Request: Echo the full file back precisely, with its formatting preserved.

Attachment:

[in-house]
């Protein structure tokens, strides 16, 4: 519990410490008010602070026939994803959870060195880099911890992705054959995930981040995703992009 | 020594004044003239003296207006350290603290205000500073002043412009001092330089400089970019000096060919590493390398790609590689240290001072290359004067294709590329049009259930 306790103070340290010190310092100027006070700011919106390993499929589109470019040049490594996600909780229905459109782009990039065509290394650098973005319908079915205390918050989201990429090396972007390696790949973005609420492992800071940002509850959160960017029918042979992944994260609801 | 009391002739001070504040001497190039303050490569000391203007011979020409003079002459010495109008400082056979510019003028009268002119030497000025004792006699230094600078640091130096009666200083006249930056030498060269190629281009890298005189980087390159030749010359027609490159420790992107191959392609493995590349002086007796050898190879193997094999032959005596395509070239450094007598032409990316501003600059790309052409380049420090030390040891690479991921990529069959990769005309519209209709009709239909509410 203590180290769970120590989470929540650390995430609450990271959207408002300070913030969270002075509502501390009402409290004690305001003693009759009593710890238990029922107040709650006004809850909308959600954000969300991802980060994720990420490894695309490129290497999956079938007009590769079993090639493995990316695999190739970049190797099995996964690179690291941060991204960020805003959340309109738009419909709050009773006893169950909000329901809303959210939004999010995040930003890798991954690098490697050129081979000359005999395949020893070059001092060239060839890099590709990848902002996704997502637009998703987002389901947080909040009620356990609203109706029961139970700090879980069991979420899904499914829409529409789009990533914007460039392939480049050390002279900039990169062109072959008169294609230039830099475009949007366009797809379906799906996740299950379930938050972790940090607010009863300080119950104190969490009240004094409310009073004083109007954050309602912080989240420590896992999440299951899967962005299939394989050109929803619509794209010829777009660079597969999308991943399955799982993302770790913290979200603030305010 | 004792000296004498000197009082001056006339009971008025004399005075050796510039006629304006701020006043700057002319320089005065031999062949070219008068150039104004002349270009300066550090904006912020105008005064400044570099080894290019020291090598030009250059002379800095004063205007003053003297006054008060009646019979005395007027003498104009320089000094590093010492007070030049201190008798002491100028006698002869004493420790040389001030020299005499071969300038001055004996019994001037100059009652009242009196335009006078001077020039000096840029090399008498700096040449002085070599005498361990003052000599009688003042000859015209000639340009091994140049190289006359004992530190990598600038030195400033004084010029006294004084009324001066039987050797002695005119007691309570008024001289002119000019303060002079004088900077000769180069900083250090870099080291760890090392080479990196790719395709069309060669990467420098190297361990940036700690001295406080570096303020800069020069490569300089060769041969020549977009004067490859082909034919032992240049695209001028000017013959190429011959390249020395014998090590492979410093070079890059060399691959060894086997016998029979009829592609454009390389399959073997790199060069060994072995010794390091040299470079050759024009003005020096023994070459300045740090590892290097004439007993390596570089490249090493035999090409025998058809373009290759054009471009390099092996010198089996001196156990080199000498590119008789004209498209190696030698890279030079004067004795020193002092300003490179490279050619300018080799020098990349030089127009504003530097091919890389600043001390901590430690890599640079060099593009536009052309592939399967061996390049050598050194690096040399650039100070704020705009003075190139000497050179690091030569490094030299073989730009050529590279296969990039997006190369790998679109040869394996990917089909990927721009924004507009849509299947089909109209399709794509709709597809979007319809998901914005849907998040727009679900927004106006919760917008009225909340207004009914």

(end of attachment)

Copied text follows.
[in-house]
């Protein structure tokens, strides 16, 4: 519990410490008010602070026939994803959870060195880099911890992705054959995930981040995703992009 | 020594004044003239003296207006350290603290205000500073002043412009001092330089400089970019000096060919590493390398790609590689240290001072290359004067294709590329049009259930 306790103070340290010190310092100027006070700011919106390993499929589109470019040049490594996600909780229905459109782009990039065509290394650098973005319908079915205390918050989201990429090396972007390696790949973005609420492992800071940002509850959160960017029918042979992944994260609801 | 009391002739001070504040001497190039303050490569000391203007011979020409003079002459010495109008400082056979510019003028009268002119030497000025004792006699230094600078640091130096009666200083006249930056030498060269190629281009890298005189980087390159030749010359027609490159420790992107191959392609493995590349002086007796050898190879193997094999032959005596395509070239450094007598032409990316501003600059790309052409380049420090030390040891690479991921990529069959990769005309519209209709009709239909509410 203590180290769970120590989470929540650390995430609450990271959207408002300070913030969270002075509502501390009402409290004690305001003693009759009593710890238990029922107040709650006004809850909308959600954000969300991802980060994720990420490894695309490129290497999956079938007009590769079993090639493995990316695999190739970049190797099995996964690179690291941060991204960020805003959340309109738009419909709050009773006893169950909000329901809303959210939004999010995040930003890798991954690098490697050129081979000359005999395949020893070059001092060239060839890099590709990848902002996704997502637009998703987002389901947080909040009620356990609203109706029961139970700090879980069991979420899904499914829409529409789009990533914007460039392939480049050390002279900039990169062109072959008169294609230039830099475009949007366009797809379906799906996740299950379930938050972790940090607010009863300080119950104190969490009240004094409310009073004083109007954050309602912080989240420590896992999440299951899967962005299939394989050109929803619509794209010829777009660079597969999308991943399955799982993302770790913290979200603030305010 | 004792000296004498000197009082001056006339009971008025004399005075050796510039006629304006701020006043700057002319320089005065031999062949070219008068150039104004002349270009300066550090904006912020105008005064400044570099080894290019020291090598030009250059002379800095004063205007003053003297006054008060009646019979005395007027003498104009320089000094590093010492007070030049201190008798002491100028006698002869004493420790040389001030020299005499071969300038001055004996019994001037100059009652009242009196335009006078001077020039000096840029090399008498700096040449002085070599005498361990003052000599009688003042000859015209000639340009091994140049190289006359004992530190990598600038030195400033004084010029006294004084009324001066039987050797002695005119007691309570008024001289002119000019303060002079004088900077000769180069900083250090870099080291760890090392080479990196790719395709069309060669990467420098190297361990940036700690001295406080570096303020800069020069490569300089060769041969020549977009004067490859082909034919032992240049695209001028000017013959190429011959390249020395014998090590492979410093070079890059060399691959060894086997016998029979009829592609454009390389399959073997790199060069060994072995010794390091040299470079050759024009003005020096023994070459300045740090590892290097004439007993390596570089490249090493035999090409025998058809373009290759054009471009390099092996010198089996001196156990080199000498590119008789004209498209190696030698890279030079004067004795020193002092300003490179490279050619300018080799020098990349030089127009504003530097091919890389600043001390901590430690890599640079060099593009536009052309592939399967061996390049050598050194690096040399650039100070704020705009003075190139000497050179690091030569490094030299073989730009050529590279296969990039997006190369790998679109040869394996990917089909990927721009924004507009849509299947089909109209399709794509709709597809979007319809998901914005849907998040727009679900927004106006919760917008009225909340207004009914």